I like the look of this site called http://tweaktoday.com. I’m looking forward to seeing how it pans out. It’s asking people to do a random thing every day, evidence of which is then submitted. People can propose their own ideas for things to do which are then voted up or down by the site’s users. The thing that appeals to me here is that it’s a fun thing to be part of and I can do it in my own time. This is one of the things that’s key to the success of any good social networking site. It also means you have the flexibility to bring a bit of your own life to something, which is really important to a sense of agency and is one of the best things about the internet as a mode of communication. I’m a bit surprised there isn’t more art online that hasn’t realised this. Tweaktoday isn’t an art project but the barrier’s a soft one. Why shouldn’t you say it’s art? Clearly it’s not presented as such and it doesn’t have a particular theoretical or art historical framework.
I think this question is quite central to where art’s heading. For a while there’s been an unspoken definition of what art is. Traditionally, art has been defined in part by its placement in a pre defined gallery environment. This is becoming less true all the time and that’s partially down to the internet. Cultural boundaries are inevitably harder to distinguish now. In fact, the usefulness of such boundaries is increasingly questionable. In this environment we’ve got more and more reasons to wonder what art is. For my own reading, I’ve long since given up caring and am unsure that art needs to be defined. That’s an issue though. Walter Benjamin’s writing about the aura becomes interesting again here. We’re beyond the age of mechanical reproduction now. The age of digital production is more like it. PHP’s automated scripts are a fine example of that. Facebook has an online empire of sorts made by their users with the tools provided, via PHP. Facebook’s users are the producers, though mediated quite heavily by Facebook themselves. That’s interesting isn’t it? Is there a name for that kind of production yet? Is it a distinct mode of production?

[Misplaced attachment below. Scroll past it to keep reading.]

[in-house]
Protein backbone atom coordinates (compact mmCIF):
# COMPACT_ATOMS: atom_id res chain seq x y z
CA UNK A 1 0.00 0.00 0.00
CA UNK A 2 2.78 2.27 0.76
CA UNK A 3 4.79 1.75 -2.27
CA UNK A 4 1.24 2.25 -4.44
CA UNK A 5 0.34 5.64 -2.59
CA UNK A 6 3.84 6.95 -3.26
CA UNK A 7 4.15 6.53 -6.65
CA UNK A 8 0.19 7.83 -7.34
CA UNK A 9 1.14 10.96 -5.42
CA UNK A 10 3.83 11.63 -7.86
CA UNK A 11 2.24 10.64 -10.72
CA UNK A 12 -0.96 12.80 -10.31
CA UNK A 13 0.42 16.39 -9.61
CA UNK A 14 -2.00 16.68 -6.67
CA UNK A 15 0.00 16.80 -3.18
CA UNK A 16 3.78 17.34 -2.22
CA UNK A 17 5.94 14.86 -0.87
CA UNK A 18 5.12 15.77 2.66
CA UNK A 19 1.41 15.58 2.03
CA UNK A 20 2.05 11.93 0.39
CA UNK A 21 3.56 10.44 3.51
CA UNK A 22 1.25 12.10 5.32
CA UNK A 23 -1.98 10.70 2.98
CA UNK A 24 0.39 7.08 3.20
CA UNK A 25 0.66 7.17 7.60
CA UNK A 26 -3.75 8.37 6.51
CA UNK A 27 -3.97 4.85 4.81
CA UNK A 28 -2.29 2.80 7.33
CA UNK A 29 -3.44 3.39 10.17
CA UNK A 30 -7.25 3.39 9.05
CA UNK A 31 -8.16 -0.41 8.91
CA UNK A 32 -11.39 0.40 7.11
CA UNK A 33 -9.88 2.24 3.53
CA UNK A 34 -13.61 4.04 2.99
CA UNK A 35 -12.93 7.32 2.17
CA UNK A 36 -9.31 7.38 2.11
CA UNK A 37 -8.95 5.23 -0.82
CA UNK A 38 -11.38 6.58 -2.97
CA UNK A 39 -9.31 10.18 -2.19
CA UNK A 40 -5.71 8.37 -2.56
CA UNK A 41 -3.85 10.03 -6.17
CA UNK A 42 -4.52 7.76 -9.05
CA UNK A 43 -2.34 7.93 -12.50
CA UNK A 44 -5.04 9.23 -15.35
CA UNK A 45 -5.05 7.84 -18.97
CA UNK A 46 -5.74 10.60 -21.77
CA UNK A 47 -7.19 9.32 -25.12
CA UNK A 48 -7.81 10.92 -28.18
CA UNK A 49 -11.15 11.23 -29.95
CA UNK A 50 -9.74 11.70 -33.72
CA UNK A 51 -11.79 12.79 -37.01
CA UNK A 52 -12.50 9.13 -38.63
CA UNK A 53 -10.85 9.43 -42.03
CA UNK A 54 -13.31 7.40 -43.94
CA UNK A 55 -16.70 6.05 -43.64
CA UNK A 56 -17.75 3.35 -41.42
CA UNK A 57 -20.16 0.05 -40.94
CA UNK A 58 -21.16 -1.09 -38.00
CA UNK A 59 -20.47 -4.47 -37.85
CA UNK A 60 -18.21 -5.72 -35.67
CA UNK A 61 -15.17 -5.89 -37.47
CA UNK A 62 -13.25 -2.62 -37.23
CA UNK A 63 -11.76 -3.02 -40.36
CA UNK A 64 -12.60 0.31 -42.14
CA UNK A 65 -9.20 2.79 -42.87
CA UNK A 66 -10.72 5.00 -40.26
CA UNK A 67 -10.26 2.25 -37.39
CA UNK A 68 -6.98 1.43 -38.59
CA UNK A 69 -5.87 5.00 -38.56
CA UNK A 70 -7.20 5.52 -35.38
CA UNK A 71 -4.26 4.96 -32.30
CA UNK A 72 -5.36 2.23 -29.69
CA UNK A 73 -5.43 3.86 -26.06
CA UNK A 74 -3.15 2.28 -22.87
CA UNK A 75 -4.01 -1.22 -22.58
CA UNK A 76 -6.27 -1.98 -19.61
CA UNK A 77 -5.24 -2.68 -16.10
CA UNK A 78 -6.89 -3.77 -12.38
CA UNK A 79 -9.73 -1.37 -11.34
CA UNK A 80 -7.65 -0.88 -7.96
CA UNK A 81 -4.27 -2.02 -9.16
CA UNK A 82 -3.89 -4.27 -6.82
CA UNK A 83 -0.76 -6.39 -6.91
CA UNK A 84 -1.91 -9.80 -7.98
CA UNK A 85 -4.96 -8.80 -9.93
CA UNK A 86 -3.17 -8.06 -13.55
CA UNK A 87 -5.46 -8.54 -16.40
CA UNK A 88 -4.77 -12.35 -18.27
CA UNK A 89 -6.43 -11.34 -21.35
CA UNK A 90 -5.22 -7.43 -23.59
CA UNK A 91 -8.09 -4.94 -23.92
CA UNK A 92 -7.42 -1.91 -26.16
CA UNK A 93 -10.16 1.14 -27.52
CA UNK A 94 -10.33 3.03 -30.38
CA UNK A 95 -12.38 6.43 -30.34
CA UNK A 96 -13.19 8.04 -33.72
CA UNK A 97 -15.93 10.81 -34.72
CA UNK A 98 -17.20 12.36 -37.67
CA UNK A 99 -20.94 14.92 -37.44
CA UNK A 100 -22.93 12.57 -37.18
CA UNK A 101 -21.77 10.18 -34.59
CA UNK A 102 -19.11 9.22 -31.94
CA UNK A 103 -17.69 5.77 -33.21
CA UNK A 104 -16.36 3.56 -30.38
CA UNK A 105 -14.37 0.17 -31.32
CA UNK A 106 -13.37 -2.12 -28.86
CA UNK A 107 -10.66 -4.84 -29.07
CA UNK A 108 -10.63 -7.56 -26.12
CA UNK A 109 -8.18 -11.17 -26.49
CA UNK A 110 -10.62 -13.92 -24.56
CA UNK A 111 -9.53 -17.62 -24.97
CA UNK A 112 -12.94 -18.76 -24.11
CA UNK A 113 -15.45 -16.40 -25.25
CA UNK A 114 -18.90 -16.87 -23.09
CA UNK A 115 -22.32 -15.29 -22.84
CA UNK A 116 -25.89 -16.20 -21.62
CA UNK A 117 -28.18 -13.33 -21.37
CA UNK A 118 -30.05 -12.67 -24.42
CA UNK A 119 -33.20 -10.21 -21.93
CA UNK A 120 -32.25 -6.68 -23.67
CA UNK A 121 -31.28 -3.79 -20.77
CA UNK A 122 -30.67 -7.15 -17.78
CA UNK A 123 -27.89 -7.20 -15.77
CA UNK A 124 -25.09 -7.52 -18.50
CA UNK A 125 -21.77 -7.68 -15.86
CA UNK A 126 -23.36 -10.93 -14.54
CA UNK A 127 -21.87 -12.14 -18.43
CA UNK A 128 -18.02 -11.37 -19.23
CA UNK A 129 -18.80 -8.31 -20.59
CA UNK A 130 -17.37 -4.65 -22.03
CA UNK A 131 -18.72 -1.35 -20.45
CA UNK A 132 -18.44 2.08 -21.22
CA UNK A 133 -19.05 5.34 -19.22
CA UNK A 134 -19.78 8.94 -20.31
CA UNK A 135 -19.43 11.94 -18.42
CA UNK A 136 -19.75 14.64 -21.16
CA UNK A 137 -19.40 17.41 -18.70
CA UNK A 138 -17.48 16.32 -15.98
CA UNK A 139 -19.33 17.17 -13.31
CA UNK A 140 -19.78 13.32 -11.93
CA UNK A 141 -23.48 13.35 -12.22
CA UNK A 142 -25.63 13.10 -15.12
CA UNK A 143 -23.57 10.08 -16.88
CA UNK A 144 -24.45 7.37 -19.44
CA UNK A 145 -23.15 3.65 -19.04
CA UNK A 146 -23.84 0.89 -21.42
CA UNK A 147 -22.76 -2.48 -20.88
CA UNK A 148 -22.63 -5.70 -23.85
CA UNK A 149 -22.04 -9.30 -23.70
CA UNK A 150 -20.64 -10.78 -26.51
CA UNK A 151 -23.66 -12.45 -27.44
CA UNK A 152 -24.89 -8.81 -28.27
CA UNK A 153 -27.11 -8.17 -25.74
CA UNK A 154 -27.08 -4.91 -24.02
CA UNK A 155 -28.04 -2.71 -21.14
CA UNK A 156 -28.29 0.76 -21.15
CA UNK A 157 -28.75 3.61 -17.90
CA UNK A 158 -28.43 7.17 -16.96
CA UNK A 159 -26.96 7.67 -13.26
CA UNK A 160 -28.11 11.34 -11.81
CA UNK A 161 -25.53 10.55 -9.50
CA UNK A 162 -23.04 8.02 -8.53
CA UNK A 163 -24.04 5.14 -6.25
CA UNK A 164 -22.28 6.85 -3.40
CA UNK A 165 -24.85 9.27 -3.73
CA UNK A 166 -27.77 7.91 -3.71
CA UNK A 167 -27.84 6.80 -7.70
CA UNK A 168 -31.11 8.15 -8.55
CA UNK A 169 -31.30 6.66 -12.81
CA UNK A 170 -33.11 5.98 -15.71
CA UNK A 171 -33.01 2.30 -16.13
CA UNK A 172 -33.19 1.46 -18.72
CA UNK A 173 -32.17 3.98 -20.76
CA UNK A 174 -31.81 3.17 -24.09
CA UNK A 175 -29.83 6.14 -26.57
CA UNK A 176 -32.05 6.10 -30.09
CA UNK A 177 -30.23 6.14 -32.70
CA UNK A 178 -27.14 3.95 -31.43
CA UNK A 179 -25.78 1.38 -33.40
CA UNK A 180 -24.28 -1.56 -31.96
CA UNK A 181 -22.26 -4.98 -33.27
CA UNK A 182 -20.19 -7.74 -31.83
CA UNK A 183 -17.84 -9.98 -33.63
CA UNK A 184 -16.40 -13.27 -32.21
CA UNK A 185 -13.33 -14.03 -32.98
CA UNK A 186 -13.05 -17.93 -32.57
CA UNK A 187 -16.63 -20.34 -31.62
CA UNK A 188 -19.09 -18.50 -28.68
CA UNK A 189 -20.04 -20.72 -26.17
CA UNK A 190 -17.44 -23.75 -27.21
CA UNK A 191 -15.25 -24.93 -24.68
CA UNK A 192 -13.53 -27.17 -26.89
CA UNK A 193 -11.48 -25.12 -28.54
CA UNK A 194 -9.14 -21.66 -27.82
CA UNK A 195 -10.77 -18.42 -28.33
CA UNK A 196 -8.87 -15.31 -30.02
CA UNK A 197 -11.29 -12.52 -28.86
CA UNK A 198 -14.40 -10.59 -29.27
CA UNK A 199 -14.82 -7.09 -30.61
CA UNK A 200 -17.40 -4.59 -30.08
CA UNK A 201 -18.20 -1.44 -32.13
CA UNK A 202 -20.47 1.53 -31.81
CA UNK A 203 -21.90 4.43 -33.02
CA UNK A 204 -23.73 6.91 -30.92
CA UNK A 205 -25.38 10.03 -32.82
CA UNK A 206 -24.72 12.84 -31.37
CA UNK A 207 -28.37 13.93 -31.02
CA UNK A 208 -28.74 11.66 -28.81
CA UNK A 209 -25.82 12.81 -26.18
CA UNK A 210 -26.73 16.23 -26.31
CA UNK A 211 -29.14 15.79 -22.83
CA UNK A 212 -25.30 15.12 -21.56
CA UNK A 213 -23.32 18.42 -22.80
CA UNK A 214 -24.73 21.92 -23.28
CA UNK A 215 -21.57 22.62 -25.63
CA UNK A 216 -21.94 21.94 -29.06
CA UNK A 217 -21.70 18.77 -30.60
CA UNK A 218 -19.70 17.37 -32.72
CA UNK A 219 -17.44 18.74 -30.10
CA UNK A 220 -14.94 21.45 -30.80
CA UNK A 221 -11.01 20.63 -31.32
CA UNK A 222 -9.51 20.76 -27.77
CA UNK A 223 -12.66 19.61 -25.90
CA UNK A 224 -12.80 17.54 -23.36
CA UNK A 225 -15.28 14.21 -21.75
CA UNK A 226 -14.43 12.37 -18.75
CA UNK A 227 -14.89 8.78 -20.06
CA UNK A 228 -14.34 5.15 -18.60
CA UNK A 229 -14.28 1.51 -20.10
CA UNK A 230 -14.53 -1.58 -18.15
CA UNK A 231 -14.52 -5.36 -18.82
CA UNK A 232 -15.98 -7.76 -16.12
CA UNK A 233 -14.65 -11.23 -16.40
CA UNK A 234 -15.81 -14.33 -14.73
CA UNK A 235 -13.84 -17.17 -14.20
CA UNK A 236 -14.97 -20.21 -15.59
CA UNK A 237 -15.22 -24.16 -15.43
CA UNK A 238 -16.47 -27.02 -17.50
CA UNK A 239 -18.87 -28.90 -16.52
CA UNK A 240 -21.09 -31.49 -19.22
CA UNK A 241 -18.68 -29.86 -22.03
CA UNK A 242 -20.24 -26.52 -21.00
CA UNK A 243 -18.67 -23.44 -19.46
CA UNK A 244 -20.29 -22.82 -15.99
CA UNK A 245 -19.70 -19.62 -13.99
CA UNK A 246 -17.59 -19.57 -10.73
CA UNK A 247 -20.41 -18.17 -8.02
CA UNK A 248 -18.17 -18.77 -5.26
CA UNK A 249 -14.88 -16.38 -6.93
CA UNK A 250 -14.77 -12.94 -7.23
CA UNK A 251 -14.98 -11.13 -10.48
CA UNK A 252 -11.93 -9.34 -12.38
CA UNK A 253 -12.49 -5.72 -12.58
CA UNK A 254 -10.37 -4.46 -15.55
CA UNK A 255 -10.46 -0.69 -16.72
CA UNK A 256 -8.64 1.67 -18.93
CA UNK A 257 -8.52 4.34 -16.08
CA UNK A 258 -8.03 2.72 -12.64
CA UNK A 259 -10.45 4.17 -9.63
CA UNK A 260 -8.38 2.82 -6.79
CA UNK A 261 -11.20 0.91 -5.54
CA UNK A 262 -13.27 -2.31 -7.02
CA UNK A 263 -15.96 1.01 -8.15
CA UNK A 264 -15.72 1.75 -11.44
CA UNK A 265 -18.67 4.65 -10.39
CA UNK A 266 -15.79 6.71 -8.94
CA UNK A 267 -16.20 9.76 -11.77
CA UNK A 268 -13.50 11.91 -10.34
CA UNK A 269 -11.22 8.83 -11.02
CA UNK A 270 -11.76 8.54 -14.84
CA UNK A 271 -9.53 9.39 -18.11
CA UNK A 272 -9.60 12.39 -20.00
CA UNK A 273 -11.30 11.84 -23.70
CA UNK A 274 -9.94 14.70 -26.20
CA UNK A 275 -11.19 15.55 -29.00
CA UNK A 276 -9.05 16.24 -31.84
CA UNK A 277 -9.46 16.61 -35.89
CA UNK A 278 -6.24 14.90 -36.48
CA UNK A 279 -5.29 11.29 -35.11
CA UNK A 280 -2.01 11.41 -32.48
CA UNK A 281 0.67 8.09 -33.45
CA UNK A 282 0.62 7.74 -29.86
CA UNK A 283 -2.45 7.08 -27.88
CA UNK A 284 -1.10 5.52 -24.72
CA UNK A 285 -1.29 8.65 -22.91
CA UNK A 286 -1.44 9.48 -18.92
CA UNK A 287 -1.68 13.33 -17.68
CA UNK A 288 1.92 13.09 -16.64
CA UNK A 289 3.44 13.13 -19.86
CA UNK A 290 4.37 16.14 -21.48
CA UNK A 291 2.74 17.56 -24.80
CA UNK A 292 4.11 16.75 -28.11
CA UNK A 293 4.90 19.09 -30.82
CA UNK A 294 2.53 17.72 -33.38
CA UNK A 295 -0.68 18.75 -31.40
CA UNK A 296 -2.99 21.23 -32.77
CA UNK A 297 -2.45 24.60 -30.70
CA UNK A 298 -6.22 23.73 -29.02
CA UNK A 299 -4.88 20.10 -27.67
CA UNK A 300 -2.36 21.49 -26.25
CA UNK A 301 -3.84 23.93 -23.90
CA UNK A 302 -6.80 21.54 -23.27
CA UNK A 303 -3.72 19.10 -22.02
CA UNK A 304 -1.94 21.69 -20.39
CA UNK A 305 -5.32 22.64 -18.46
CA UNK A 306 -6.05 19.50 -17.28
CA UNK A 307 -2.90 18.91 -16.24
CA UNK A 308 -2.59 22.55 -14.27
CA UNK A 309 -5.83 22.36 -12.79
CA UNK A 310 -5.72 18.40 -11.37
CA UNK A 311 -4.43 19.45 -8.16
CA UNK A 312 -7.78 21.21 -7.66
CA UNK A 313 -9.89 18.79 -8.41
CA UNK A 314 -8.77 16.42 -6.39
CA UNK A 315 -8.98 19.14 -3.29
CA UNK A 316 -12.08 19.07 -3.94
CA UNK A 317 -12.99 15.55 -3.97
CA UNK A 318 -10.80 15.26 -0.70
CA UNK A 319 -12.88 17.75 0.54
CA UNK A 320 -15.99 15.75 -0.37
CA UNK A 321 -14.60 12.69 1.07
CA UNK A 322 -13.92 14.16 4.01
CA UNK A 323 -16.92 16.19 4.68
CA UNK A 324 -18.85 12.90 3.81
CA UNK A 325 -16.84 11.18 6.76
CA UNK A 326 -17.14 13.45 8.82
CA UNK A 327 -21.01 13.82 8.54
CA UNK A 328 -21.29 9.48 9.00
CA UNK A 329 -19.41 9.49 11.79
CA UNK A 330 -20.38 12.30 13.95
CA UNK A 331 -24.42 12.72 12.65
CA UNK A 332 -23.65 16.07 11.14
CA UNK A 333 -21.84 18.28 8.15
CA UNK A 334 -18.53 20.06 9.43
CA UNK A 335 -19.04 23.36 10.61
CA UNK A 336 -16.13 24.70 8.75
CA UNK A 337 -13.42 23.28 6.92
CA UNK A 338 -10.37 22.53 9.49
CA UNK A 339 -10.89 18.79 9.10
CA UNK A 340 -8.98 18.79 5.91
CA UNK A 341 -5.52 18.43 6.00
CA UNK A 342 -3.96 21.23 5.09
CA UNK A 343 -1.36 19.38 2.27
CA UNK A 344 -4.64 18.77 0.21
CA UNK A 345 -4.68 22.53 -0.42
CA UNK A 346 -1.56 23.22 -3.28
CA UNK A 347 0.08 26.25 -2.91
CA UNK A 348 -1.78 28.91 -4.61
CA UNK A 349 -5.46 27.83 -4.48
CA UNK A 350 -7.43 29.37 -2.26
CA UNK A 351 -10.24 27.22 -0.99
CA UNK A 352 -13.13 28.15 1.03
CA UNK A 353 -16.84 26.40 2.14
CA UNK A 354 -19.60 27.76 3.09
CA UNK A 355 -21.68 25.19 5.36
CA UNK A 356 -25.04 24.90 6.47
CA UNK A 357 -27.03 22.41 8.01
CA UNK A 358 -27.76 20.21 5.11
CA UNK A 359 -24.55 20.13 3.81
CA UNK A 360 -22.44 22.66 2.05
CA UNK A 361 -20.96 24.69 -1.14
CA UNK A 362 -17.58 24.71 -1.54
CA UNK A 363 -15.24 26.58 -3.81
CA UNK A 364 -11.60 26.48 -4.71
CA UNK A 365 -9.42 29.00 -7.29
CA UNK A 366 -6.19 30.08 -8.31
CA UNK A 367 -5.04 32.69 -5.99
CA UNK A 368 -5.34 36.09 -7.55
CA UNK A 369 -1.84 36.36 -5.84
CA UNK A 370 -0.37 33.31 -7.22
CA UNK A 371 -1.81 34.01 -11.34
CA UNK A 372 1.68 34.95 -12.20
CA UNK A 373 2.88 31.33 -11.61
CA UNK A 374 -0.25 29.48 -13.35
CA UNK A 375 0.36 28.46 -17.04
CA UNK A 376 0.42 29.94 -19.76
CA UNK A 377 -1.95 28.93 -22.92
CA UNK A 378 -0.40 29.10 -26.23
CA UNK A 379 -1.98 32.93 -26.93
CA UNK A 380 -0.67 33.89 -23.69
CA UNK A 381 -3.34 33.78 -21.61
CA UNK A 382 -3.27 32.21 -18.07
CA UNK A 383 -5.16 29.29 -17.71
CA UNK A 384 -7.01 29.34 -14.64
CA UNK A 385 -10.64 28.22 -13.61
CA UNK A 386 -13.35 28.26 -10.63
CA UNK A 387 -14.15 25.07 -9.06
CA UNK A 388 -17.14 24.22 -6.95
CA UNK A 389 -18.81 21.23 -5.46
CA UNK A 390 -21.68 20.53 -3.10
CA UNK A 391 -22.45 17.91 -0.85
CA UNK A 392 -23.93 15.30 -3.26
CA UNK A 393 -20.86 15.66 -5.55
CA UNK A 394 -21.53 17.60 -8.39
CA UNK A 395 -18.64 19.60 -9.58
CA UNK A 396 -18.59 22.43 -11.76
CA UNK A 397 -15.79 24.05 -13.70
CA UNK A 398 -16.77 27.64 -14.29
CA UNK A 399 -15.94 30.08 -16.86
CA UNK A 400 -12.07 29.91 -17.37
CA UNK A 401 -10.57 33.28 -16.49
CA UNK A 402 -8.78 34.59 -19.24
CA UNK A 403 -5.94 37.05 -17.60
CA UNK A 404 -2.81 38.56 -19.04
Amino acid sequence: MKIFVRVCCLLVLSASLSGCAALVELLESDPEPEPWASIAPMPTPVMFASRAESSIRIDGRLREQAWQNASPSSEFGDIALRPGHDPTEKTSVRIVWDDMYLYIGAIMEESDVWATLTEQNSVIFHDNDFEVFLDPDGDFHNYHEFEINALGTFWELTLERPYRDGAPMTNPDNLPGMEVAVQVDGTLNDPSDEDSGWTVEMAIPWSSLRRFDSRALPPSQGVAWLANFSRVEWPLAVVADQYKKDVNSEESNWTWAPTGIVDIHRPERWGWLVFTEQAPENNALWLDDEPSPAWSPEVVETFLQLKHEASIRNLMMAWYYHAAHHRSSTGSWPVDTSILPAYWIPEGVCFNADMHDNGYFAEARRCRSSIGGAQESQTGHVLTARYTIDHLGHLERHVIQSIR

With this cultural boundary blurring and some of the most exciting digital art being shown on youtube, this pre-defined gallery environment is up in the air.
The question I keep on coming back to is, why isn’t art taking advantage of all of this? Why doesn’t interactivity seem to work so well in art? I wrote this in my PGPD, listing the issues I thought there were with the work I looked at:
- My sense of agency is limited.
- The parameters set by the artists bore me. Should I have the option of proposing new parameters, or at least expanding the existing ones?
- The balance between artist and participant is off kilter. I can’t really contribute anything of myself, breaking any sense of immersion.
- A key advantage of online communication is the fact that I can contribute in my own time. Online participation works well when people connect a little of their lives to it.
- This work only functions in a set space (the screen). I can’t reflect on it when I’m not looking at it, or at least I wouldn’t want to.
- The internet has the advantage of offering the opportunity for “inhabiting the edge of the abyss” as quoted above, but it can also if so desired provide a monument to it.*
- Bourriaud’s idea that the work is in the experience, the moment shared, is disappointingly absent here.